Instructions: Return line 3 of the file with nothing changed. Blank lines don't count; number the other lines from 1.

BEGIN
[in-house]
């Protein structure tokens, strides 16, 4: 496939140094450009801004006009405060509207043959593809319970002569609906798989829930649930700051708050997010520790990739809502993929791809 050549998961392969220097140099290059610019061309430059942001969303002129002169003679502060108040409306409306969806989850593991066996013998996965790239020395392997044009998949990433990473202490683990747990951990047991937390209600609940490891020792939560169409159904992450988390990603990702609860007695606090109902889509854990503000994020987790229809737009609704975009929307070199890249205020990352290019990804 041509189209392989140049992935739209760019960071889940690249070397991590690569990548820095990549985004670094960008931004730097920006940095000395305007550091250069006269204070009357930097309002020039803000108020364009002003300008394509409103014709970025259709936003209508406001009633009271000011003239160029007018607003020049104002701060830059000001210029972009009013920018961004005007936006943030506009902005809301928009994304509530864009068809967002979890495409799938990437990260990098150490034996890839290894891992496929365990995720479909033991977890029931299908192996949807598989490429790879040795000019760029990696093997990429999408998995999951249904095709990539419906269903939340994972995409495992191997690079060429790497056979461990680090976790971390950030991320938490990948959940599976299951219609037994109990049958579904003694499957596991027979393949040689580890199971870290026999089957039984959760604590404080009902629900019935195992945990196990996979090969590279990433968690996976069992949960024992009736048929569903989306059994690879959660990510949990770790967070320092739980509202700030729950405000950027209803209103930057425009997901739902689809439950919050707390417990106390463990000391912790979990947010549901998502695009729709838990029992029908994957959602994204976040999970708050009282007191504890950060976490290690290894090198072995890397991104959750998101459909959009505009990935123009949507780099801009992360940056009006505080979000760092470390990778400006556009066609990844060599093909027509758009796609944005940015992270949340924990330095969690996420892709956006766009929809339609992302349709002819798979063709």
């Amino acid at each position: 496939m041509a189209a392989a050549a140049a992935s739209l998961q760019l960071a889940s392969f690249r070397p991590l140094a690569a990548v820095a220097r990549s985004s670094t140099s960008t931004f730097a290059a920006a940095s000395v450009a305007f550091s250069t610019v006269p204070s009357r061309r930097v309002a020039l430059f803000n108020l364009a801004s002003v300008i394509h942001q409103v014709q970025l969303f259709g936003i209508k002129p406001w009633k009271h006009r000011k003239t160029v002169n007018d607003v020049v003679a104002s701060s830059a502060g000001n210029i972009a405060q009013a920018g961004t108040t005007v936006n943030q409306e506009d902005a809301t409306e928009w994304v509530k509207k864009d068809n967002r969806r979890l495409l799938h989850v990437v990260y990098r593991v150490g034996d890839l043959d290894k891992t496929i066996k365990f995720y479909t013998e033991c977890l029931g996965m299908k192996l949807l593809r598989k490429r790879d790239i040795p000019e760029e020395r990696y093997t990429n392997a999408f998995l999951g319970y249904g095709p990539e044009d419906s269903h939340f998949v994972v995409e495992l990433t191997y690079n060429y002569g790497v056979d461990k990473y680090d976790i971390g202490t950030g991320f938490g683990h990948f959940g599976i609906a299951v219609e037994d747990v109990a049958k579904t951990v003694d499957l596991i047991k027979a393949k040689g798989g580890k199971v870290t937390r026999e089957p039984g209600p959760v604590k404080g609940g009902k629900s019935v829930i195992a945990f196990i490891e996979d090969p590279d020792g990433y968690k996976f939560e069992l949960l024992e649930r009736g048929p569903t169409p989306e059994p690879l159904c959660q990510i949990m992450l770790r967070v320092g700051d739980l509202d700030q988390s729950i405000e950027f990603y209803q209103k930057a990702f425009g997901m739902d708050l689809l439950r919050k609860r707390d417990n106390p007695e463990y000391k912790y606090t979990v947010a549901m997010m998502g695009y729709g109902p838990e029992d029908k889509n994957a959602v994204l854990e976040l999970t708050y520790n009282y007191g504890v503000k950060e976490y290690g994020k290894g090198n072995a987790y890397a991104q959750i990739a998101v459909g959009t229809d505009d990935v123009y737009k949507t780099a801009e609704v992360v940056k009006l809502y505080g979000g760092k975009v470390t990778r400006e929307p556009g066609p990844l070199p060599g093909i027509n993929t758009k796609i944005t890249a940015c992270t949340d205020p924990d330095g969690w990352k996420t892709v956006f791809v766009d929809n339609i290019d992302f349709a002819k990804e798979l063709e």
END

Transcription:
């Amino acid at each position: 496939m041509a189209a392989a050549a140049a992935s739209l998961q760019l960071a889940s392969f690249r070397p991590l140094a690569a990548v820095a220097r990549s985004s670094t140099s960008t931004f730097a290059a920006a940095s000395v450009a305007f550091s250069t610019v006269p204070s009357r061309r930097v309002a020039l430059f803000n108020l364009a801004s002003v300008i394509h942001q409103v014709q970025l969303f259709g936003i209508k002129p406001w009633k009271h006009r000011k003239t160029v002169n007018d607003v020049v003679a104002s701060s830059a502060g000001n210029i972009a405060q009013a920018g961004t108040t005007v936006n943030q409306e506009d902005a809301t409306e928009w994304v509530k509207k864009d068809n967002r969806r979890l495409l799938h989850v990437v990260y990098r593991v150490g034996d890839l043959d290894k891992t496929i066996k365990f995720y479909t013998e033991c977890l029931g996965m299908k192996l949807l593809r598989k490429r790879d790239i040795p000019e760029e020395r990696y093997t990429n392997a999408f998995l999951g319970y249904g095709p990539e044009d419906s269903h939340f998949v994972v995409e495992l990433t191997y690079n060429y002569g790497v056979d461990k990473y680090d976790i971390g202490t950030g991320f938490g683990h990948f959940g599976i609906a299951v219609e037994d747990v109990a049958k579904t951990v003694d499957l596991i047991k027979a393949k040689g798989g580890k199971v870290t937390r026999e089957p039984g209600p959760v604590k404080g609940g009902k629900s019935v829930i195992a945990f196990i490891e996979d090969p590279d020792g990433y968690k996976f939560e069992l949960l024992e649930r009736g048929p569903t169409p989306e059994p690879l159904c959660q990510i949990m992450l770790r967070v320092g700051d739980l509202d700030q988390s729950i405000e950027f990603y209803q209103k930057a990702f425009g997901m739902d708050l689809l439950r919050k609860r707390d417990n106390p007695e463990y000391k912790y606090t979990v947010a549901m997010m998502g695009y729709g109902p838990e029992d029908k889509n994957a959602v994204l854990e976040l999970t708050y520790n009282y007191g504890v503000k950060e976490y290690g994020k290894g090198n072995a987790y890397a991104q959750i990739a998101v459909g959009t229809d505009d990935v123009y737009k949507t780099a801009e609704v992360v940056k009006l809502y505080g979000g760092k975009v470390t990778r400006e929307p556009g066609p990844l070199p060599g093909i027509n993929t758009k796609i944005t890249a940015c992270t949340d205020p924990d330095g969690w990352k996420t892709v956006f791809v766009d929809n339609i290019d992302f349709a002819k990804e798979l063709e």